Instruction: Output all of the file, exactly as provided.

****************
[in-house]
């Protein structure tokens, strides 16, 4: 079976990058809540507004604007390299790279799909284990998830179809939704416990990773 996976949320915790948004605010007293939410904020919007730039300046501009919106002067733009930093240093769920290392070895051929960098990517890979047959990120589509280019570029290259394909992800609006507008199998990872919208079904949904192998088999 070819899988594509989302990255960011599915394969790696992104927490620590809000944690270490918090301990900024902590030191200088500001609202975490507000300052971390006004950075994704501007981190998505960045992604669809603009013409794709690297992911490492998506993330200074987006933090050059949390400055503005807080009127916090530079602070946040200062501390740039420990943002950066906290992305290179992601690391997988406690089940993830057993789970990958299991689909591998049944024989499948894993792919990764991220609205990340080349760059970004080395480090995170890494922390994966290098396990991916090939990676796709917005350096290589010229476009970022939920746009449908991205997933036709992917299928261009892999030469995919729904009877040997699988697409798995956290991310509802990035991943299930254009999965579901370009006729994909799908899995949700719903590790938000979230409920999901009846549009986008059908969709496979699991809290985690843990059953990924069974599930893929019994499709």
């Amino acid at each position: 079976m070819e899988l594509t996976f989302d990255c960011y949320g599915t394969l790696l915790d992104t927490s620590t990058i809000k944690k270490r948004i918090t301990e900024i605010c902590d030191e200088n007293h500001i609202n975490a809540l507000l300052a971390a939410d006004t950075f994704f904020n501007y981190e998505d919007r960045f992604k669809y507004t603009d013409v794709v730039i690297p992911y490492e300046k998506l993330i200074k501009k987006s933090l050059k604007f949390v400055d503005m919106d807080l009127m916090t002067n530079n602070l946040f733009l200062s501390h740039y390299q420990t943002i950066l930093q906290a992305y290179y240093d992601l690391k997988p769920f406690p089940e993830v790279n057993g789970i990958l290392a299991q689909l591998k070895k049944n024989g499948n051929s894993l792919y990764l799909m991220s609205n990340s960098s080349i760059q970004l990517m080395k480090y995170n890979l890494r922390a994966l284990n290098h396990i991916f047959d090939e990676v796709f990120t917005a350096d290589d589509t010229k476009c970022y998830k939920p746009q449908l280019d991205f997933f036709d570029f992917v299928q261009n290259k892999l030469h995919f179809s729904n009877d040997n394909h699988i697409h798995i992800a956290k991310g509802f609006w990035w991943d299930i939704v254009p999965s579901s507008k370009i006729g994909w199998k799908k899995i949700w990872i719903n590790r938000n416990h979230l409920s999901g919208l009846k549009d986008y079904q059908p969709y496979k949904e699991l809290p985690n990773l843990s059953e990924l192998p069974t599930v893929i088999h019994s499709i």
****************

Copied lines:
[in-house]
């Protein structure tokens, strides 16, 4: 079976990058809540507004604007390299790279799909284990998830179809939704416990990773 996976949320915790948004605010007293939410904020919007730039300046501009919106002067733009930093240093769920290392070895051929960098990517890979047959990120589509280019570029290259394909992800609006507008199998990872919208079904949904192998088999 070819899988594509989302990255960011599915394969790696992104927490620590809000944690270490918090301990900024902590030191200088500001609202975490507000300052971390006004950075994704501007981190998505960045992604669809603009013409794709690297992911490492998506993330200074987006933090050059949390400055503005807080009127916090530079602070946040200062501390740039420990943002950066906290992305290179992601690391997988406690089940993830057993789970990958299991689909591998049944024989499948894993792919990764991220609205990340080349760059970004080395480090995170890494922390994966290098396990991916090939990676796709917005350096290589010229476009970022939920746009449908991205997933036709992917299928261009892999030469995919729904009877040997699988697409798995956290991310509802990035991943299930254009999965579901370009006729994909799908899995949700719903590790938000979230409920999901009846549009986008059908969709496979699991809290985690843990059953990924069974599930893929019994499709």
């Amino acid at each position: 079976m070819e899988l594509t996976f989302d990255c960011y949320g599915t394969l790696l915790d992104t927490s620590t990058i809000k944690k270490r948004i918090t301990e900024i605010c902590d030191e200088n007293h500001i609202n975490a809540l507000l300052a971390a939410d006004t950075f994704f904020n501007y981190e998505d919007r960045f992604k669809y507004t603009d013409v794709v730039i690297p992911y490492e300046k998506l993330i200074k501009k987006s933090l050059k604007f949390v400055d503005m919106d807080l009127m916090t002067n530079n602070l946040f733009l200062s501390h740039y390299q420990t943002i950066l930093q906290a992305y290179y240093d992601l690391k997988p769920f406690p089940e993830v790279n057993g789970i990958l290392a299991q689909l591998k070895k049944n024989g499948n051929s894993l792919y990764l799909m991220s609205n990340s960098s080349i760059q970004l990517m080395k480090y995170n890979l890494r922390a994966l284990n290098h396990i991916f047959d090939e990676v796709f990120t917005a350096d290589d589509t010229k476009c970022y998830k939920p746009q449908l280019d991205f997933f036709d570029f992917v299928q261009n290259k892999l030469h995919f179809s729904n009877d040997n394909h699988i697409h798995i992800a956290k991310g509802f609006w990035w991943d299930i939704v254009p999965s579901s507008k370009i006729g994909w199998k799908k899995i949700w990872i719903n590790r938000n416990h979230l409920s999901g919208l009846k549009d986008y079904q059908p969709y496979k949904e699991l809290p985690n990773l843990s059953e990924l192998p069974t599930v893929i088999h019994s499709i």